For the past year, coconut water has boasted a semi-cultish celebrity following. And no wonder: it’s fat and cholesterol-free, low in calories, full with electrolytes, and unbelievably tasty. Rumor has it that coconut water also improves circulation, slows aging, fights viruses, boosts immunity, and reduces the risk of stroke, heart disease, and cancer. Do the health benefits reaped from this popular drink merit all the hype? Rent the Runway investigates…
The Claim: “Coconut water is a healthy alternative to sports drinks because it hydrates AND replenishes electrolytes like potassium, sodium, and magnesium!”
The Reality: Despite the A-list backing, coconut water lacks some serious scientific support. While it does contain up to 15 times as much potassium as the average sports drink, sodium is what the body loses the most of during a workout. More potassium isn’t necessarily a bad thing, but it doesn’t help that much more than Gatorade does, either.
The Claim: “The nutrient values in coconut water are standard, across the board.”
The Reality: Not all labels are to be trusted. Only Zico coconut water lives up to the nutrient values claimed on the label. Zico contains potassium, calcium, magnesium, minerals, amino acids, vitamins, phosphates, and sulphate, a full nutrient spectrum.
The Claim: “Coconut water is pure, untouched by the companies that distribute it.”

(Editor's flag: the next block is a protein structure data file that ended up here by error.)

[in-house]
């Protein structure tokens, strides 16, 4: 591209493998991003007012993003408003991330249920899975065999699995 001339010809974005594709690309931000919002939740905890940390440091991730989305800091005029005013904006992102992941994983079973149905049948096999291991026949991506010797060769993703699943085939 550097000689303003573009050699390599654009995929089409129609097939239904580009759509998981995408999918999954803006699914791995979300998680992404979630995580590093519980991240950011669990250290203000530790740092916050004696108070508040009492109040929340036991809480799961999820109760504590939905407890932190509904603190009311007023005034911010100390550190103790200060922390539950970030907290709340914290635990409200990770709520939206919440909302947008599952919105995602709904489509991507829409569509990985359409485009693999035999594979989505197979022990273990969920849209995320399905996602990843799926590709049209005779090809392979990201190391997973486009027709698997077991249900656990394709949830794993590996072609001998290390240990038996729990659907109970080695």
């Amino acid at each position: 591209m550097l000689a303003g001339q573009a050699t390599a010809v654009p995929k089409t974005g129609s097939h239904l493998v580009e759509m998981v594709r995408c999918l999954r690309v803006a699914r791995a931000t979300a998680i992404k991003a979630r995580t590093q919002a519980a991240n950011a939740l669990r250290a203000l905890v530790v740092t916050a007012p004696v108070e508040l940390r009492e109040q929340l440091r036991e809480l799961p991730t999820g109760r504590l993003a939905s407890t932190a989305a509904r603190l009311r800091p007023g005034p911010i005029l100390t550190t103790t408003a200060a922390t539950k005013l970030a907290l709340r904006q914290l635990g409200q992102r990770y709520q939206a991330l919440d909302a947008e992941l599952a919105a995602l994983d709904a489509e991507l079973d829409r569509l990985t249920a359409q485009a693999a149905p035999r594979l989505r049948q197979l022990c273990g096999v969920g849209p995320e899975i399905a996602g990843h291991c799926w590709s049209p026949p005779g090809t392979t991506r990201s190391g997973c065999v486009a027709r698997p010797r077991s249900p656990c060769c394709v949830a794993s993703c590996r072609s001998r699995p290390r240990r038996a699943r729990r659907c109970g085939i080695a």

The Reality: Coconut water is, in fact, processed. Though it isn’t purified, it is pasteurized; companies add flavors to make the taste more appealing.
The Claim: “Coconut water will replenish me best after my workout!”
The Reality: Coconut water isn’t going to help you recover like a sports recovery drink specially formulated for a hardcore fitness fanatic. For a modest workout, however, coconut water can’t hurt. Then again, you’d be just as well off drinking regular water.
The Claim: “Coconut water fights disease and aging AND boosts immunity!”
The Reality: There is absolutely no proof backing these claims up. Sorry, folks.
Our conclusion? At the end of your workout, head to the water fountain. The calories, sugar, and price (two dollars a bottle) can add up. There are much cheaper ways to rehydrate and restore electrolytes – water and a banana, anyone?
Maeve was born in Howard County, Maryland, a farm-filled hometown tucked far enough away from DC and Baltimore to remain virtually unheard of. From ages five to seventeen, she donned a dweeby uniform five days a week and hadn’t the slightest idea who she was stylistically. At last, college arrived, and Rent the Runway guided the way through the previously unforeseen world of fashion.
Maeve has 19 post(s) on RTR On Campus